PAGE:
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Yuliya Davydyuk and Nataliya Panasenko

Abstract

The article highlights the results of the investigation of the literary FIRE and WATER concepts and their basic characteristics from a cognitive point of view. The research of the literary FIRE and WATER concepts was carried out in three steps - revealing their notional, image- and sense-bearing components. The results show that the FIRE concept is mostly personified into the image of A MAN, while the WATER concept is mostly personified into the image of А WOMAN.

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Katrin Menzel

Abstract

This paper reports a part of the larger corpus-based study, which investigates English- German contrasts in text cohesion and discourse organisation. It has its focus on ellipsis-antecedent-relations that contribute to the cohesiveness of texts. The present work is intended to contribute to the development of a discourse-oriented contrastive grammar on the English-German language pair with relevance to theoretical and applied linguistics, translation studies and foreign language pedagogy.

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Nataliya Panasenko

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Anna Illinichna Prihodko

Abstract

The focal topic of this paper is the discussion of the actualization of the framing script that realizes the evaluative potential. Functional-semantic representation of the frame organization of the certain illocutionary potential is a complex formation in the form of a set of coordinated actions. They determine the communicants’ stages of interaction acts for the implementation of the defined aims.

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Lege Artis

Language yesterday, today, tomorrow

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Merima Osmankadić

Abstract

The aim of this paper is to view double negation in the light of its semantic and pragmatic meaning. While double negation in logic gives a positive value, in natural languages, besides having positive entailment, it can have a range of different implicatures and functions. Thus, depending on different discoursal factors, double negation can be used for different motives, e.g. the speaker is not sure whether a certain proposition is true or is sure that it is not true, to name just one. The analysis is carried out on the database consisting of the reports, interviews and articles of the High Representative and his associates in Bosnia and Herzegovina in the period from 1995 to 2001.

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Jolita Horbacauskiene and Ramune Kasperaviciene

Abstract

For several decades, there has been a heated debate about the value of providing corrective feedback in writing assignments in English as a foreign language (EFL) classes. Despite the fact that corrective feedback in writing has been analysed from various angles, learners’ expectations regarding feedback given by language instructors are still to be considered, especially in different learning settings. Student attitudes have been found to be associated with motivation, proficiency, learner anxiety, autonomous learning, etc. (Elwood & Bode, 2014). Thus, the aim of this paper was to compare EFL learners’ attitudes towards corrective feedback and self-evaluation of writing skills in different learning settings. Students at two technological universities in France and Lithuania were surveyed and asked to complete an anonymous questionnaire combining the Likert scale and rank order questions. The results indicate that frequency of writing assignments seems to have little or no impact on students’ self-evaluation of writing skills. Moreover, although the two groups of students showed preference for feedback on different error types (e.g., feedback on structure vs. feedback on grammar), nevertheless, indirect corrective feedback with a clue was favoured by all the respondents.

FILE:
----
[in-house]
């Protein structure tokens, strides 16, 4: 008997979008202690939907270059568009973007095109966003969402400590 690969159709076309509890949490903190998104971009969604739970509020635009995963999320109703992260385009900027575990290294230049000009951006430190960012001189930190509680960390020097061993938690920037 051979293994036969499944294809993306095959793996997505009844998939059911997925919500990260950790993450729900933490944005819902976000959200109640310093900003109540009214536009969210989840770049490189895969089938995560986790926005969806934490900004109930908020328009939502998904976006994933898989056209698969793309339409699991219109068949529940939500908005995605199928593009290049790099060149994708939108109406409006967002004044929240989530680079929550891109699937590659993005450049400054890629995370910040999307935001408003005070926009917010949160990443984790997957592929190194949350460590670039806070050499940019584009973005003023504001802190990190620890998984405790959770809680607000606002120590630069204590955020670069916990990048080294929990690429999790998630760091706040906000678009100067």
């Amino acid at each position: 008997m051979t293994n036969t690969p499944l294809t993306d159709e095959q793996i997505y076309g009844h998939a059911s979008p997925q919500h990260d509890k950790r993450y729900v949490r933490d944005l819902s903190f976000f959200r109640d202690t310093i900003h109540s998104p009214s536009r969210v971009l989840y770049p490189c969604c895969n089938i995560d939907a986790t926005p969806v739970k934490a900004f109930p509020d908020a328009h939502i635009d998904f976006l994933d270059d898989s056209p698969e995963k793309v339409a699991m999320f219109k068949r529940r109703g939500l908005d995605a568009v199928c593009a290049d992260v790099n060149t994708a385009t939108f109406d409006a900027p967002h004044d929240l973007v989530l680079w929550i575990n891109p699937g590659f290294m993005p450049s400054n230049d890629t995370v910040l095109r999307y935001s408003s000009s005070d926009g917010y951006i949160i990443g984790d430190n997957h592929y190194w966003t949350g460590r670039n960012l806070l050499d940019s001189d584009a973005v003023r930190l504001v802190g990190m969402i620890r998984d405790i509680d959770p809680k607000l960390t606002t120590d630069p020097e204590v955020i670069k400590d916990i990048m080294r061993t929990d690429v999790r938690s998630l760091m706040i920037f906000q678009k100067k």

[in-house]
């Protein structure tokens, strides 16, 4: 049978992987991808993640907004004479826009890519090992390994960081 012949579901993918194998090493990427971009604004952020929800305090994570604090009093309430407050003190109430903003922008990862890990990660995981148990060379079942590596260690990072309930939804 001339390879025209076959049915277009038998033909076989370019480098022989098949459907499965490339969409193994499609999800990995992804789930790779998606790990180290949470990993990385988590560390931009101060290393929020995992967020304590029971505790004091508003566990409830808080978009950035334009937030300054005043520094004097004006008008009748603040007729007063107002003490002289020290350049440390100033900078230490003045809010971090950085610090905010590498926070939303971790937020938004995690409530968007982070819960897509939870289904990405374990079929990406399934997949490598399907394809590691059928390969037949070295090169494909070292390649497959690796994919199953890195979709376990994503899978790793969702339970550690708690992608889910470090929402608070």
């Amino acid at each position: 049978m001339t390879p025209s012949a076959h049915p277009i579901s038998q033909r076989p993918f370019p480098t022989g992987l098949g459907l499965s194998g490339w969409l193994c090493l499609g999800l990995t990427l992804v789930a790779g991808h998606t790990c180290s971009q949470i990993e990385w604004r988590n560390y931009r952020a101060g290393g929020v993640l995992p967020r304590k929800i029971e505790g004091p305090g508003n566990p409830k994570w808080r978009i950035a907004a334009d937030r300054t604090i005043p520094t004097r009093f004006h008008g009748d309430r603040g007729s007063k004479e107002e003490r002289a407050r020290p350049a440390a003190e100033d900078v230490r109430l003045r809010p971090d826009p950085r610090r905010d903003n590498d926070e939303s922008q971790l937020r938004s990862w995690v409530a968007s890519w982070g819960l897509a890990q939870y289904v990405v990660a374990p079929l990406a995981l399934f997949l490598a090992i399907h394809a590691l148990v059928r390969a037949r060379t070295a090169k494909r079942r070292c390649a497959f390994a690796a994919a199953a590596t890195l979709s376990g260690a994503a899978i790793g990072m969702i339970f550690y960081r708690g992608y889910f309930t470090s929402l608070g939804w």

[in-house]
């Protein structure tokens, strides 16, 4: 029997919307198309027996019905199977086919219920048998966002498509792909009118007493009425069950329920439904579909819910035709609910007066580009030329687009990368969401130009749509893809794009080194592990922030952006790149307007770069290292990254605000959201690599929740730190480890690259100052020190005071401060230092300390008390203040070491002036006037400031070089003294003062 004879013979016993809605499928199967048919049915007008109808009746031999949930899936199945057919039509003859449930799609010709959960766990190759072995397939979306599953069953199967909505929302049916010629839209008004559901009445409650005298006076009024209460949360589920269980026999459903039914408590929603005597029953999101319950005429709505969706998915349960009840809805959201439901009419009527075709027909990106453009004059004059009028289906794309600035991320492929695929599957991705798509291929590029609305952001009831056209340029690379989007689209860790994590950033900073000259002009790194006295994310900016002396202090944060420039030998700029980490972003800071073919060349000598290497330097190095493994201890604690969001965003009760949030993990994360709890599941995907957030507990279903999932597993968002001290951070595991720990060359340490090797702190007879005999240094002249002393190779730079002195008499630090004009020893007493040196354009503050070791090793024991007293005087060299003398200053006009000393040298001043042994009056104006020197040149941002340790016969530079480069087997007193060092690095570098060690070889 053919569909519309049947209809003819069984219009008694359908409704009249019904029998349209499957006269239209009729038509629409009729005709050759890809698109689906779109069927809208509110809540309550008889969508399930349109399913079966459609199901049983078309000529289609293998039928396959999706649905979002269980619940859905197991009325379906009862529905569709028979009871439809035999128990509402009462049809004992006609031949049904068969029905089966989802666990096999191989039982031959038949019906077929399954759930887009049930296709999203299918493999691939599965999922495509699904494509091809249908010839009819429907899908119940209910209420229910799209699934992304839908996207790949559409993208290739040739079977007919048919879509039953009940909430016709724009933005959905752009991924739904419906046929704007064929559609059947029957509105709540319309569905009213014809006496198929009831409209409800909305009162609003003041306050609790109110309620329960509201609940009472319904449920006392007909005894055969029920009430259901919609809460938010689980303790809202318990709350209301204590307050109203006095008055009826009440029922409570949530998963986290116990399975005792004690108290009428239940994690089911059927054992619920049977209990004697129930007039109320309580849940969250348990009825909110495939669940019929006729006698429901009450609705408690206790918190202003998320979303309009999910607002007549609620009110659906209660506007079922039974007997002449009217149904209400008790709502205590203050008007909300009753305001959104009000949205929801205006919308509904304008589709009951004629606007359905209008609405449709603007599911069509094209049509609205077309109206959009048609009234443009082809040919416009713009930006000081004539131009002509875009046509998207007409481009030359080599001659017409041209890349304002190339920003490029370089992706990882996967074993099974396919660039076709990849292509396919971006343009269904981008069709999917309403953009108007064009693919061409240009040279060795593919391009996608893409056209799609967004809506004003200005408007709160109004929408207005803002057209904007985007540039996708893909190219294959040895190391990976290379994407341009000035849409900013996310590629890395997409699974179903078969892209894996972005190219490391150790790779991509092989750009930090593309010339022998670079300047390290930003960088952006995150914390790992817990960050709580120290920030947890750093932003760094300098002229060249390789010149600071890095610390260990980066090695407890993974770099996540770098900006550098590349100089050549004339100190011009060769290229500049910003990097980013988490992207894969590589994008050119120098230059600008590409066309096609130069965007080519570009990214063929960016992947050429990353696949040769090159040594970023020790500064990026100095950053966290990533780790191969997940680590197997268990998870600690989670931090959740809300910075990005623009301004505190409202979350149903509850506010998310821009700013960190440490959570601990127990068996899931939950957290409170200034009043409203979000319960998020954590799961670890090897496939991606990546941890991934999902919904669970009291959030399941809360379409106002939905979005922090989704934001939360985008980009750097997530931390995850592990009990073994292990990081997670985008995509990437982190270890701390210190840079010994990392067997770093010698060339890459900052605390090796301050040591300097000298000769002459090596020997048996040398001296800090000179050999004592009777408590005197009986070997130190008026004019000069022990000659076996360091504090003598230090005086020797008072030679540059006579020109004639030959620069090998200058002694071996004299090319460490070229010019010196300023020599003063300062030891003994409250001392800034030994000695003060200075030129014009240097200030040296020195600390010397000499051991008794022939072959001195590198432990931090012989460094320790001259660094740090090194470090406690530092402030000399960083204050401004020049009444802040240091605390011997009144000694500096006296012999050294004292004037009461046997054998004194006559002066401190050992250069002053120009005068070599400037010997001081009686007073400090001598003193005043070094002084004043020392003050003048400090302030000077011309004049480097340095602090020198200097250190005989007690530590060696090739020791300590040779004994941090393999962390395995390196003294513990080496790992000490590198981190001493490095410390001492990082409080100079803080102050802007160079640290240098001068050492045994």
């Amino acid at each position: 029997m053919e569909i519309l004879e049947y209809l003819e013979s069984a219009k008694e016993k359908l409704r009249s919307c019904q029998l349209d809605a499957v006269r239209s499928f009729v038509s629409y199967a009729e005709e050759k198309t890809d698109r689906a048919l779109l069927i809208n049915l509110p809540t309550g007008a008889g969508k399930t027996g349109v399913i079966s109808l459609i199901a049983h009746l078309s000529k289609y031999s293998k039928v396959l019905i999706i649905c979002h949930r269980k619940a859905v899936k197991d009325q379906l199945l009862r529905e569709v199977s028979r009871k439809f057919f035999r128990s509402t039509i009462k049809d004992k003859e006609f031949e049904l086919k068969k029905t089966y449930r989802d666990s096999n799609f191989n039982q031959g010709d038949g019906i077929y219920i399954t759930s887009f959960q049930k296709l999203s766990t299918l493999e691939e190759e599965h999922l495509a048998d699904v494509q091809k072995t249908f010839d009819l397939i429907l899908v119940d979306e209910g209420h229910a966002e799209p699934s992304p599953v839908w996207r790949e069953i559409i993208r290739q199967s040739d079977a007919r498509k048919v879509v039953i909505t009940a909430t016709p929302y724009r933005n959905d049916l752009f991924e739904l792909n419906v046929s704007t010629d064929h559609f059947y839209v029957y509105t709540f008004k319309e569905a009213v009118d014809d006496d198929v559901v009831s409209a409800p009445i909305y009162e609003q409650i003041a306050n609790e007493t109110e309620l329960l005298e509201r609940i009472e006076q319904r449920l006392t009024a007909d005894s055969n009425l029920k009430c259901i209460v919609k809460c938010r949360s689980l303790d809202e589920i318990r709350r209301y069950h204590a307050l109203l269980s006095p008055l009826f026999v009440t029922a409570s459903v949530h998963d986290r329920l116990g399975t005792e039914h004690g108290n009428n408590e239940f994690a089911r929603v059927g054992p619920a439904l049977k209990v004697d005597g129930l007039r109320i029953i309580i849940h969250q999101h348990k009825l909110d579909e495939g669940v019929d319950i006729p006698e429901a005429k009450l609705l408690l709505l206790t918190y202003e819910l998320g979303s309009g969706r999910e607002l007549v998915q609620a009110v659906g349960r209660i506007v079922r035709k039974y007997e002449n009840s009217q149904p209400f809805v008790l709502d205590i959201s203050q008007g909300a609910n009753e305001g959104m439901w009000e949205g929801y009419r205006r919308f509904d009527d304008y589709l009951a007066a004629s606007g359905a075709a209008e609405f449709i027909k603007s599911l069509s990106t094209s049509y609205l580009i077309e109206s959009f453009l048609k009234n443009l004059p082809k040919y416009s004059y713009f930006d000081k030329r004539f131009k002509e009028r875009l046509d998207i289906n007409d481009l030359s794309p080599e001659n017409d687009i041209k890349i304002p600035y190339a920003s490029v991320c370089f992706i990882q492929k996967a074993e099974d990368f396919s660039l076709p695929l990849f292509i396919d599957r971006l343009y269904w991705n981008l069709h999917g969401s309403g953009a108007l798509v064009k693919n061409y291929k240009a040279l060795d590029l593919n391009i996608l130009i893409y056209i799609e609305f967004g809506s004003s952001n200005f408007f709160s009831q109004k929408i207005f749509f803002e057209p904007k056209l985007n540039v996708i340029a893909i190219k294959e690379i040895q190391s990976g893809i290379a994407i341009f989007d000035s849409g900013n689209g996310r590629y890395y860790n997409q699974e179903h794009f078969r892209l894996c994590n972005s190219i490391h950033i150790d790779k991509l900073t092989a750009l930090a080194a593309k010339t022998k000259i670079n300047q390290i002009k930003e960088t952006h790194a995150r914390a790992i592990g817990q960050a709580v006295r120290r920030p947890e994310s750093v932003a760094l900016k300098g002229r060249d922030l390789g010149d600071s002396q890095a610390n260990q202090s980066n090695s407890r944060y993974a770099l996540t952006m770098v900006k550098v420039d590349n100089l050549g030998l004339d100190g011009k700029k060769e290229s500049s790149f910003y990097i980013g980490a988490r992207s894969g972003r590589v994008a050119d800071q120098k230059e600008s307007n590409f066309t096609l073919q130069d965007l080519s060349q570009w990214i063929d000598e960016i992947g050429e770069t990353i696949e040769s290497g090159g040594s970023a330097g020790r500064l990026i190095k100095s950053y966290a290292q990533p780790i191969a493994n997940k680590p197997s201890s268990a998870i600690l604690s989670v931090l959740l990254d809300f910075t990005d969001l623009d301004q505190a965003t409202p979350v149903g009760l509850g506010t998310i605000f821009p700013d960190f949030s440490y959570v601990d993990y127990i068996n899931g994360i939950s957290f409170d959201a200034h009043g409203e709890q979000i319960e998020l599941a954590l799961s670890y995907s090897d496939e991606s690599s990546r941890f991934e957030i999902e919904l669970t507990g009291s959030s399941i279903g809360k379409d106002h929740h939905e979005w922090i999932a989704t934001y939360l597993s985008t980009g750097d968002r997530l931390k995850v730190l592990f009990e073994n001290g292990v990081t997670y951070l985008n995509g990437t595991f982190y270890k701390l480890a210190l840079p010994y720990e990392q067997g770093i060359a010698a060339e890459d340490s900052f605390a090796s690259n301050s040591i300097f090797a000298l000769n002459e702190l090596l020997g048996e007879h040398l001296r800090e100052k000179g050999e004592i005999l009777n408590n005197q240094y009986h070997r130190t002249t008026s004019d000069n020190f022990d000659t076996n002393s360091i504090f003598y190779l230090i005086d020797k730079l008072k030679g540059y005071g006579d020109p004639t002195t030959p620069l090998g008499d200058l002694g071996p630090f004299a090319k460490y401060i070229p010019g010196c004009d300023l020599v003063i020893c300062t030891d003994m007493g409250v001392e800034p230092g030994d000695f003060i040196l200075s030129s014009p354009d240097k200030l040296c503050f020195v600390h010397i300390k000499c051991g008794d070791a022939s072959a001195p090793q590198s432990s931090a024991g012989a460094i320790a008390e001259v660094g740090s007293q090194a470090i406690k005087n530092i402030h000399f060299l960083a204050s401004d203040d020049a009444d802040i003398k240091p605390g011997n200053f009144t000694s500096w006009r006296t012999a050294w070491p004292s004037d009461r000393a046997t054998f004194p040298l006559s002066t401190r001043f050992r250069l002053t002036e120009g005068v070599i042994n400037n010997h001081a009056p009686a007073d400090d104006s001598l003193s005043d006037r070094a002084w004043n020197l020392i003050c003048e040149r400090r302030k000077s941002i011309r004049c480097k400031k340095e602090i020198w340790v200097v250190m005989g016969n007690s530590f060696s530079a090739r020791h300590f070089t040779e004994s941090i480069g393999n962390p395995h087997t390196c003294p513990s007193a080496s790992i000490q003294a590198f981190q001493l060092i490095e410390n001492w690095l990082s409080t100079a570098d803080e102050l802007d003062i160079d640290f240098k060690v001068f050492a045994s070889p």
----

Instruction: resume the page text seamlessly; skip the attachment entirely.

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Patrick C. Trettenbrein

Abstract

This short piece addresses the confusion over terminology that has reigned, and partly still reigns, when it comes to the concept of Universal Grammar (UG). It is argued that whilst there might be changes in terminology and theory, conceptually UG cannot be eliminated. From a biolinguistic perspective, UG is not a hypothesis by any rational epistemological standard, but an axiom. Along these lines, the contemporary evolutionary perspective on the language faculty (FL) is briefly discussed to then argue that UG is necessarily part of FL in both a narrow and broad sense. Ultimately, regardless of terminology, UG is inevitably one of the factors determining the growth of FL.

Open access

Maja Séguin

Abstract

Vocabulary acquisition is a dynamic process and there is a constant change in the way words are stored in the mental lexicon. Word association tests are used in linguistic research to observe to which extent mental mapping can be understood. This paper presents the results of a word association game consisting of seven words administered to second language speakers, and native speakers for comparative purposes. The results indicate the possibility of a link between experiences and associations, which leads to the recommendation for teachers to create activities and new experiences that demand the learner’s personal involvement in expanding their vocabulary.